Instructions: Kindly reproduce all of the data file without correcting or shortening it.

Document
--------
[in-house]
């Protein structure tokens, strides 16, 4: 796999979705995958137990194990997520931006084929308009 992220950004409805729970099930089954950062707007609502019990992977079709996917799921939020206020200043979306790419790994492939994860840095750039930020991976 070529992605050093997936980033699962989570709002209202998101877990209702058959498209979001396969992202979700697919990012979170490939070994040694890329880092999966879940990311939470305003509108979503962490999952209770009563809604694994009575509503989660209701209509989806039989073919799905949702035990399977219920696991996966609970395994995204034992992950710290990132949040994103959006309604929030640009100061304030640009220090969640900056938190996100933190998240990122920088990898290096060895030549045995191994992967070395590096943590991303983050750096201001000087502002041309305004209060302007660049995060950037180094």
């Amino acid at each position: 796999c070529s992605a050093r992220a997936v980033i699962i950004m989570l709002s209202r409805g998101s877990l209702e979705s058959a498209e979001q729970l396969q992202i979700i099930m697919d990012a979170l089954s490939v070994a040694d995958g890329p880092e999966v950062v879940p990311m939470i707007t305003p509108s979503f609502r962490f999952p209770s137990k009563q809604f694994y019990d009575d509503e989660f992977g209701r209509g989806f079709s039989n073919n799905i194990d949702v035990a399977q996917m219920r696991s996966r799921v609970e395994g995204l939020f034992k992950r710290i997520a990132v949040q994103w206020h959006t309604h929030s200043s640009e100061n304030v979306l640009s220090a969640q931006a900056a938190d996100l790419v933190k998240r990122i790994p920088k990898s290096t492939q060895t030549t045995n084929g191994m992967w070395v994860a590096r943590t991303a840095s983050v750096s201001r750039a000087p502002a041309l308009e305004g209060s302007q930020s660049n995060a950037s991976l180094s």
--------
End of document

[in-house]
């Protein structure tokens, strides 16, 4: 796999979705995958137990194990997520931006084929308009 992220950004409805729970099930089954950062707007609502019990992977079709996917799921939020206020200043979306790419790994492939994860840095750039930020991976 070529992605050093997936980033699962989570709002209202998101877990209702058959498209979001396969992202979700697919990012979170490939070994040694890329880092999966879940990311939470305003509108979503962490999952209770009563809604694994009575509503989660209701209509989806039989073919799905949702035990399977219920696991996966609970395994995204034992992950710290990132949040994103959006309604929030640009100061304030640009220090969640900056938190996100933190998240990122920088990898290096060895030549045995191994992967070395590096943590991303983050750096201001000087502002041309305004209060302007660049995060950037180094």
């Amino acid at each position: 796999c070529s992605a050093r992220a997936v980033i699962i950004m989570l709002s209202r409805g998101s877990l209702e979705s058959a498209e979001q729970l396969q992202i979700i099930m697919d990012a979170l089954s490939v070994a040694d995958g890329p880092e999966v950062v879940p990311m939470i707007t305003p509108s979503f609502r962490f999952p209770s137990k009563q809604f694994y019990d009575d509503e989660f992977g209701r209509g989806f079709s039989n073919n799905i194990d949702v035990a399977q996917m219920r696991s996966r799921v609970e395994g995204l939020f034992k992950r710290i997520a990132v949040q994103w206020h959006t309604h929030s200043s640009e100061n304030v979306l640009s220090a969640q931006a900056a938190d996100l790419v933190k998240r990122i790994p920088k990898s290096t492939q060895t030549t045995n084929g191994m992967w070395v994860a590096r943590t991303a840095s983050v750096s201001r750039a000087p502002a041309l308009e305004g209060s302007q930020s660049n995060a950037s991976l180094s």